The vibe at those events is that they appeal to club drivers looking for a taste of professional-style enduro racing, or to pro teams and drivers looking for something a bit less intense than IMSA and SRO. Here you’re far more likely to see elevated fuel rigs, 18-wheeled transporters, and pit boxes staffed with crewmembers wearing headsets and watching monitors. But you’re also guaranteed to see a few locals in a rough but quick E30-chassis BMW that got towed there on an open trailer. 

These semi-pro groups, WRL in particular, also tend to focus on top-tier tracks, so think Daytona, Sebring and VIR over the smaller club facilities. So what’s your desired experience: the next-closest thing to the Rolex 24 At Daytona or a weekend at a local track with some friends? 

The newer groups, like Lucky Dog Racing League and Master Class of Racing, seem to still be finding their identities, but they should fill in their gaps on that broad spectrum nicely. The Lucky Dog race that we competed in with our V6 Miata had a very ChampCar vibe to it: mostly club teams of amateurs, but there to compete and focused on running a strong race.

Clockwise, from top left: Lucky Dog Racing, SCCA, American Endurance Racing, World Racing League. Photography Credits: J.A. Ackley (Lucky Dog), Dave Green (SCCA), Courtesy Team Sahlen's (AER), Dave Green (WRL)

Master Class of Racing, due to launch its first event in February 2023 at Road Atlanta, seems to be aiming at the AER/WRL end of the spectrum, offering pro teams another venue to play but structuring the rules so amateur teams can compete on more equal footing.

Ultimately, enduro entry hinges more on being able to prove your abilities to event stewards–and they’re looking at safety and protocol way harder than at lap times–than it does on completing an arbitrary training regimen.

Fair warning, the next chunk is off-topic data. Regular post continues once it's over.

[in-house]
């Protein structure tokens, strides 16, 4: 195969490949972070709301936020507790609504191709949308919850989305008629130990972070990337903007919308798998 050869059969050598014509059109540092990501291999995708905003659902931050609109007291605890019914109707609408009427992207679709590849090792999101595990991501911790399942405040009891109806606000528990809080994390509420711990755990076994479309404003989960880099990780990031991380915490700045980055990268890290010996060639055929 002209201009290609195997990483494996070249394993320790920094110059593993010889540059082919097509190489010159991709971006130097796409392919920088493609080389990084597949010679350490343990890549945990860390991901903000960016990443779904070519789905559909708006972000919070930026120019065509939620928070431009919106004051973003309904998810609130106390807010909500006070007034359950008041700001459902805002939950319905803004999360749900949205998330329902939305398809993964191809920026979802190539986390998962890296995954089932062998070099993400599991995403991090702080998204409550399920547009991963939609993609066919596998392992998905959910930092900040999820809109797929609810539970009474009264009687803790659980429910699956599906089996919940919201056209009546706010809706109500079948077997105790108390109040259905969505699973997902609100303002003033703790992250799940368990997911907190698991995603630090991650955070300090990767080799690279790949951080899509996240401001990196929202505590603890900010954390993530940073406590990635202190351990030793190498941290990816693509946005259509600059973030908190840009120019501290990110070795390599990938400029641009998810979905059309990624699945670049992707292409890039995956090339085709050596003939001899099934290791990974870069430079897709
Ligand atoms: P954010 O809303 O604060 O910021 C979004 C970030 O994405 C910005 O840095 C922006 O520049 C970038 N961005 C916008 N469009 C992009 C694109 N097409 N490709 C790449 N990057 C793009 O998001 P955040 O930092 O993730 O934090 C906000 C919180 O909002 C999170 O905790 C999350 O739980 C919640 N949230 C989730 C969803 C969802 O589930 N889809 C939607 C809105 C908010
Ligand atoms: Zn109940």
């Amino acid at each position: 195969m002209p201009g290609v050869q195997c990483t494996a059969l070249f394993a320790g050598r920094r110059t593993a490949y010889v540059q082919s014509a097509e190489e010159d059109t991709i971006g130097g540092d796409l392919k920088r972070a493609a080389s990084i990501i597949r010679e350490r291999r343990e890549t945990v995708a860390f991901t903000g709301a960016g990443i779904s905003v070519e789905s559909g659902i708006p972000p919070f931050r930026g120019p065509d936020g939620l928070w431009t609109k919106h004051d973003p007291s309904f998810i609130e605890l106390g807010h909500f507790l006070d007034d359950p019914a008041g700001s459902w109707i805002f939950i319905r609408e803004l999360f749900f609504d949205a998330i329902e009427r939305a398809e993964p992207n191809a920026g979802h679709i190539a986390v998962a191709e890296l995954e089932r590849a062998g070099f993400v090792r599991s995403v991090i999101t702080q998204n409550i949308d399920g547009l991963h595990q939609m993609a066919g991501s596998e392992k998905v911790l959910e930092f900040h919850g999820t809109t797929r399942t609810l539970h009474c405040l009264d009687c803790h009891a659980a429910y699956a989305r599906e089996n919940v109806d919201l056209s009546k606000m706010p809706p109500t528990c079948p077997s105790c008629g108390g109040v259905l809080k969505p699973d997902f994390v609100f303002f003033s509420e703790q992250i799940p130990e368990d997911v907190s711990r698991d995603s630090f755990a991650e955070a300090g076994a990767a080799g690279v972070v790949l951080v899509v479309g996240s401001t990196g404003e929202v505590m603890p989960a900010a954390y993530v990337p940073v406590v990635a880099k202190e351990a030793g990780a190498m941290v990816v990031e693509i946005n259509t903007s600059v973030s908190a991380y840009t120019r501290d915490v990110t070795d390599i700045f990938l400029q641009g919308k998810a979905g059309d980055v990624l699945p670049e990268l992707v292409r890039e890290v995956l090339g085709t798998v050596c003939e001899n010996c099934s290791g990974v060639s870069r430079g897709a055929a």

The takeaway message here: Don’t let lack of wheel-to-wheel experience keep you out of an enduro ride. The calendar is full of events, with several groups offering their own vibe and rule set.

Gear Up | Gotta Get The Right Protection

Photography Credit: Courtesy 24 Hours of Lemons

Personal safety across the spectrum of enduro series is fairly universal, which is great if you plan to run with multiple sanctioning bodies. Here you’ll need all the usual suspects, like an SFI-rated suit, flame-proof underwear, gloves, shoes, an SA-rated helmet of the current or previous date code, and a personal head-and-neck support system that works with your chosen in-car restraints. 

It should also be noted that some bodies are picky about specific safety items. ChampCar, for example, requires everyone over the wall during pit stops where fuel is involved to have the shields down on their full-face helmets. This includes drivers who are entering or exiting the car. So, basically, this is a rules-based way to say it requires full-faced helmets with functioning shields.